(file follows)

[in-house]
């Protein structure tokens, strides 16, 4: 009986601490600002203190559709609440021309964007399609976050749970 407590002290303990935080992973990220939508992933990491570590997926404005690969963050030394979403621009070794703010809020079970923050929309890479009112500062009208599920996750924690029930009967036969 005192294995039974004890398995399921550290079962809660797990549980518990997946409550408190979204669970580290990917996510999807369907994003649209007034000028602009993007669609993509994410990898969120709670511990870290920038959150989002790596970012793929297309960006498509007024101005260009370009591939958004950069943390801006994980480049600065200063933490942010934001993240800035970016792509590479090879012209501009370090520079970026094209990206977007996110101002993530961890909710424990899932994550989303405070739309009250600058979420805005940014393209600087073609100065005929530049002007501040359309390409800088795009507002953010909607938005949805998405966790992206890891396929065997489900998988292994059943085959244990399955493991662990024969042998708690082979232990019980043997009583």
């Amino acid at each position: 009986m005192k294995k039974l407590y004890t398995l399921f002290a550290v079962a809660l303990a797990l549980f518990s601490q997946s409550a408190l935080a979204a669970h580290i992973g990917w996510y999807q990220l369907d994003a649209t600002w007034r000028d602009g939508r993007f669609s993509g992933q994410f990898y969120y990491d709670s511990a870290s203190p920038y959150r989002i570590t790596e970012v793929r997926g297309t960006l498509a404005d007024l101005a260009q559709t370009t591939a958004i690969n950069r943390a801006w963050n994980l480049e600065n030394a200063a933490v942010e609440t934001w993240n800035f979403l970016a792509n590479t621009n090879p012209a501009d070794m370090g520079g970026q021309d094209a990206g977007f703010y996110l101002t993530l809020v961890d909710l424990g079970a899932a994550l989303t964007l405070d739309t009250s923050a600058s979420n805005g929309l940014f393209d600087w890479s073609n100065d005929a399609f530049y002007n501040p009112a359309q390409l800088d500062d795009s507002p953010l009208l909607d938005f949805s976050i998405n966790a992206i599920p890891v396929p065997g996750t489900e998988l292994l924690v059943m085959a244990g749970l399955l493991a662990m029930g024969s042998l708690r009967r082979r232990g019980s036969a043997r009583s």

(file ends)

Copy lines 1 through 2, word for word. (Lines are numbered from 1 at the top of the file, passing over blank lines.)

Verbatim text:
[in-house]
């Protein structure tokens, strides 16, 4: 009986601490600002203190559709609440021309964007399609976050749970 407590002290303990935080992973990220939508992933990491570590997926404005690969963050030394979403621009070794703010809020079970923050929309890479009112500062009208599920996750924690029930009967036969 005192294995039974004890398995399921550290079962809660797990549980518990997946409550408190979204669970580290990917996510999807369907994003649209007034000028602009993007669609993509994410990898969120709670511990870290920038959150989002790596970012793929297309960006498509007024101005260009370009591939958004950069943390801006994980480049600065200063933490942010934001993240800035970016792509590479090879012209501009370090520079970026094209990206977007996110101002993530961890909710424990899932994550989303405070739309009250600058979420805005940014393209600087073609100065005929530049002007501040359309390409800088795009507002953010909607938005949805998405966790992206890891396929065997489900998988292994059943085959244990399955493991662990024969042998708690082979232990019980043997009583």